Froome's lack of one-day experience not a factor for Olympics, says Brailsford

Tour de France winner describes Rio course as 'savage'

Sky manager Dave Brailsford does not believe Chris Froome’s lack of pedigree in one-day racing will work against him as he seeks to win gold in the men’s road race at the Rio 2016 Olympics, on a parcours that the Tour de France winner has described as 'savage.'

Froome lines out in Saturday’s race as one of the principal favourites for victory, alongside Alejandro Valverde (Spain) and Vincenzo Nibali (Italy), though his status owes more to his Tour-winning form and the difficulty of the course than his track record in one-day races.

"I don't think his lack of one-day experience will count against him. We saw in the Tour a very much more aggressive Chris taking his opportunities,” Brailsford told Sky Sports.

Froome is joined in the British quintet by Sky teammates Geraint Thomas and Ian Stannard, as well as Adam Yates (Orica-BikeExchange) and Steve Cummings (Dimension Data).

"What those guys do well is they wait, they are patient, they know when to go, when to use their energy and when to hold back a little bit, and I think Chris has developed that a lot in his riding, so I think he will be a force to be reckoned with,” Brailsford said.

Froome visited Rio de Janeiro last November in order to reconnoitre both the road and time trial courses, and saw enough on that occasion to make the Olympic Games one of his principal targets of the 2016 season.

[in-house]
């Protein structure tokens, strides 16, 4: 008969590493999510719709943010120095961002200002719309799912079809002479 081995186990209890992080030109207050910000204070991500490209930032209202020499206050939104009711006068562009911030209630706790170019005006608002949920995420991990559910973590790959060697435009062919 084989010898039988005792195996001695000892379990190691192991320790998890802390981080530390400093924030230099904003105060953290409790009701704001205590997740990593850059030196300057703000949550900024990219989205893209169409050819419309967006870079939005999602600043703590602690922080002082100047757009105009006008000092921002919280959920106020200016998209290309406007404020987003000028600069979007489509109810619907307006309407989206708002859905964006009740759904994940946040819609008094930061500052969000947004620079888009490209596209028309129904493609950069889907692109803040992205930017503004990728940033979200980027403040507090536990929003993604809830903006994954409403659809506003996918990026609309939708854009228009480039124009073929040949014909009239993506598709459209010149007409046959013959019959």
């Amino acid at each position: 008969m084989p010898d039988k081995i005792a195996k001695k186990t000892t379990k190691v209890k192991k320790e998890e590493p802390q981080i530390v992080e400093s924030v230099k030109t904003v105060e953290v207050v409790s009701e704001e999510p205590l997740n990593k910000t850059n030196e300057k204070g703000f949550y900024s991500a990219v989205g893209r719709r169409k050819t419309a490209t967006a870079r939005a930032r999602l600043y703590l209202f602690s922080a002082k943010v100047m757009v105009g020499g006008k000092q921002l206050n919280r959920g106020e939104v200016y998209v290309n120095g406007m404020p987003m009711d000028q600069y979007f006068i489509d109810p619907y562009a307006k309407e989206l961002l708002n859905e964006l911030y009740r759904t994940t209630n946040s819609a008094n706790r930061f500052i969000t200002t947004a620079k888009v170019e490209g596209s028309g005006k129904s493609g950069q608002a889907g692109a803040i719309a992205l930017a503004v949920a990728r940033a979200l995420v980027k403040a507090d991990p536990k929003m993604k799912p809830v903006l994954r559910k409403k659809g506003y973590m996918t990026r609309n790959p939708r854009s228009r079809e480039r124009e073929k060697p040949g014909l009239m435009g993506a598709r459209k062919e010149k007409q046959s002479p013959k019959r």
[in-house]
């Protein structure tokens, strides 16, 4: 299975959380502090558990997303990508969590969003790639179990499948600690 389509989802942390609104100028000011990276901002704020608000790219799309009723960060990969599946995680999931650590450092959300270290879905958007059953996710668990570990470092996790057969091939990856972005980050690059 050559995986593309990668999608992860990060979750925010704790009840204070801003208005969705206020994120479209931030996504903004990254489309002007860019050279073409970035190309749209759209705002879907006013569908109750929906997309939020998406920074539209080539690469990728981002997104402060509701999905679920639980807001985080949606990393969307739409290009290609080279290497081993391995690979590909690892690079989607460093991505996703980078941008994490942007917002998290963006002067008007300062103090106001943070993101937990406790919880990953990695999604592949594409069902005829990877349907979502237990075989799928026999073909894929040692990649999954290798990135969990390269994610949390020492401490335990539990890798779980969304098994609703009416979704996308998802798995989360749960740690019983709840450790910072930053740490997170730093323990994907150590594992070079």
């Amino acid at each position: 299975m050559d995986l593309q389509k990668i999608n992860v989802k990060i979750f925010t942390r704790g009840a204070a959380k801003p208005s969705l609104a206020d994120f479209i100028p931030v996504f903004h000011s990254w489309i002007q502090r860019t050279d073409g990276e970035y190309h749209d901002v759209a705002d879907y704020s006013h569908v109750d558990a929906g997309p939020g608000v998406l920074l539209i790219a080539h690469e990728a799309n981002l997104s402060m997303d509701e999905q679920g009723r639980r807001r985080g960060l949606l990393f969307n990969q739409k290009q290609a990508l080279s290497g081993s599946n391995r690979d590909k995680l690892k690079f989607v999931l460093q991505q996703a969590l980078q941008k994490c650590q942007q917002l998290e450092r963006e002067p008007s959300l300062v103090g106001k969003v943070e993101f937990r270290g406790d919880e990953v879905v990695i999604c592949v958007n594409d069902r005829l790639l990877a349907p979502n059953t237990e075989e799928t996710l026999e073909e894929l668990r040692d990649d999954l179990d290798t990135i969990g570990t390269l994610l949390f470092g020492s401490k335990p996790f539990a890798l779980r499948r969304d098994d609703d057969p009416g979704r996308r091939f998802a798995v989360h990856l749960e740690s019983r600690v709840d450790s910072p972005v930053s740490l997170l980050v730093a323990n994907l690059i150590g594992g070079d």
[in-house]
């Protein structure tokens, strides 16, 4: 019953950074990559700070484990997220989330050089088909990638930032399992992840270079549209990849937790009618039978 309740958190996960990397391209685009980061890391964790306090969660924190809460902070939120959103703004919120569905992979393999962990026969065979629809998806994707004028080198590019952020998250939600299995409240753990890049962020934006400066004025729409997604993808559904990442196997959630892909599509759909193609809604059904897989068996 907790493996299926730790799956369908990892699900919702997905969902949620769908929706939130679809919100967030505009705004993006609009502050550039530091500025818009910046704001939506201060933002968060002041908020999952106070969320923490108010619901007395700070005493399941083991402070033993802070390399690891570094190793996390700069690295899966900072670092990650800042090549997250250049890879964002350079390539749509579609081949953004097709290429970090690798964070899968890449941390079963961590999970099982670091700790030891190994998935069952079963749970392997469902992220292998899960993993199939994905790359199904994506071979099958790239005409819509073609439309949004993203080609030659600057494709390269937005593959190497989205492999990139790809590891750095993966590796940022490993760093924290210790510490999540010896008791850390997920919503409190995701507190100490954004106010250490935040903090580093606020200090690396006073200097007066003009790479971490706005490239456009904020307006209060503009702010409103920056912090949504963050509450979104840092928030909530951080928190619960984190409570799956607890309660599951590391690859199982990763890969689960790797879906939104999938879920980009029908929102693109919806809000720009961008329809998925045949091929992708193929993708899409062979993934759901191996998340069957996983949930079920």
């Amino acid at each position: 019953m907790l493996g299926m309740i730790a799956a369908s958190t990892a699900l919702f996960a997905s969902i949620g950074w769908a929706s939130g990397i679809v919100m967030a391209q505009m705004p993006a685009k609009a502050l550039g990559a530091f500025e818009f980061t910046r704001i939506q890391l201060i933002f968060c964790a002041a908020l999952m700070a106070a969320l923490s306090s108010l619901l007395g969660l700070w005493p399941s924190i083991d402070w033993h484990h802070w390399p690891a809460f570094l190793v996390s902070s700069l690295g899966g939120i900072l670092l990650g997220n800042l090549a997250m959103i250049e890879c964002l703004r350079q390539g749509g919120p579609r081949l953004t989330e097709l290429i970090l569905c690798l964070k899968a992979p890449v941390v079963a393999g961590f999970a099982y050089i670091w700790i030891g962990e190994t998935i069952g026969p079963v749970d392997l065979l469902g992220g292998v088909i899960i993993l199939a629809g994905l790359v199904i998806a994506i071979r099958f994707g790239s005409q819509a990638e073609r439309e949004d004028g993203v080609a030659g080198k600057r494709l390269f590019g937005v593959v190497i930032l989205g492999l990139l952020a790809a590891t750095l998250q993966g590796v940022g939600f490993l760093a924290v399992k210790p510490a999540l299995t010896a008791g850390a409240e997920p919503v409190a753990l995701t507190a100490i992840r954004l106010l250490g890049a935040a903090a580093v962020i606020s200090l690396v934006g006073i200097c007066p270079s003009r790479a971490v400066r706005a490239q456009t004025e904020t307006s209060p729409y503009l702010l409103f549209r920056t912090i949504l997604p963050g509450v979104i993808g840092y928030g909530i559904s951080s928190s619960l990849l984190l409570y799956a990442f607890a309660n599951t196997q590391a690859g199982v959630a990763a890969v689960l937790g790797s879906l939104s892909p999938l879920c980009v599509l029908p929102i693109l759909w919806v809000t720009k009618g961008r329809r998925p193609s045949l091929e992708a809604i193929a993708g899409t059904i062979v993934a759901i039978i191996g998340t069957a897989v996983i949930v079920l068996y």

The Tour winner arrived in Brazil earlier this week after racing the RideLondon Classic last Sunday. He tackled the stiff Vista Chinesa climb and its sinuous descent for a final time on Thursday in the company of his British teammates, and he highlighted the difficulty of the course.

“I’m definitely a bit nervous as we get closer to race day now,” Froome told Sky News. “It’s a pretty savage course but I’m looking forward to it though. I think we’ve got a great team and hopefully we’re in with a good shot.”

 

Cummings was initially left out of the British team but then added to the line-up when Pete Kennaugh gave up his berth, citing a lack of form. Buoyed by a stage victory at the Tour, Cummings is likely to be charged with policing the early moves, and he warned that there was no guarantee that the race would only be decided on the three laps of the finishing circuit over Vista Chinesa.

“This climb is really hard, it’s a real climber’s climb and the favourites are probably the climbers,” Cumming said. “But everyone knows that and not everyone’s a climber, so it’s going to make the race interesting because people are going to try early on. We have to have the race still in our hands by the time we arrive here.”

Froome will have a second opportunity to win a medal in next Wednesday’s time trial, where he will again set out among the favourites, along with Tom Dumoulin (Netherlands). A bronze medallist in the discipline in London four years ago, Froome believes the hilly parcours suits his abilities.

"I think he has got a very strong chance. You don't know how your body is going to react after a Grand Tour and I think that will be the key thing to monitor,” Brailsford said. “I think if he time trials to the best of his ability in his current form, he will be right up there as one of the top favourites."

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